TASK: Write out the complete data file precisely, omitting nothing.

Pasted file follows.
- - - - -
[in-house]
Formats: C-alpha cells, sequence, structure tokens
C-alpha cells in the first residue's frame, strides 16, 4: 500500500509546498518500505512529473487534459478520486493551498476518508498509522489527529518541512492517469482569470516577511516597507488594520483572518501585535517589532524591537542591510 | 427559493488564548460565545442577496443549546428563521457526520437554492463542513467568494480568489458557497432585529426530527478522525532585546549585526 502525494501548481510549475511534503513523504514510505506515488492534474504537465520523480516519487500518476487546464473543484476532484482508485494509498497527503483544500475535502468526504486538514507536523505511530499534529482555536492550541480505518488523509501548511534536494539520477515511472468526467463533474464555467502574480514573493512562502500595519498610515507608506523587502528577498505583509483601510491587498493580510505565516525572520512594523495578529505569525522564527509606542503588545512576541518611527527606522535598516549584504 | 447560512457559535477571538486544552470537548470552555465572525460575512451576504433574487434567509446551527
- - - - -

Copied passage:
[in-house]
Formats: C-alpha cells, sequence, structure tokens
C-alpha cells in the first residue's frame, strides 16, 4: 500500500509546498518500505512529473487534459478520486493551498476518508498509522489527529518541512492517469482569470516577511516597507488594520483572518501585535517589532524591537542591510 | 427559493488564548460565545442577496443549546428563521457526520437554492463542513467568494480568489458557497432585529426530527478522525532585546549585526 502525494501548481510549475511534503513523504514510505506515488492534474504537465520523480516519487500518476487546464473543484476532484482508485494509498497527503483544500475535502468526504486538514507536523505511530499534529482555536492550541480505518488523509501548511534536494539520477515511472468526467463533474464555467502574480514573493512562502500595519498610515507608506523587502528577498505583509483601510491587498493580510505565516525572520512594523495578529505569525522564527509606542503588545512576541518611527527606522535598516549584504 | 447560512457559535477571538486544552470537548470552555465572525460575512451576504433574487434567509446551527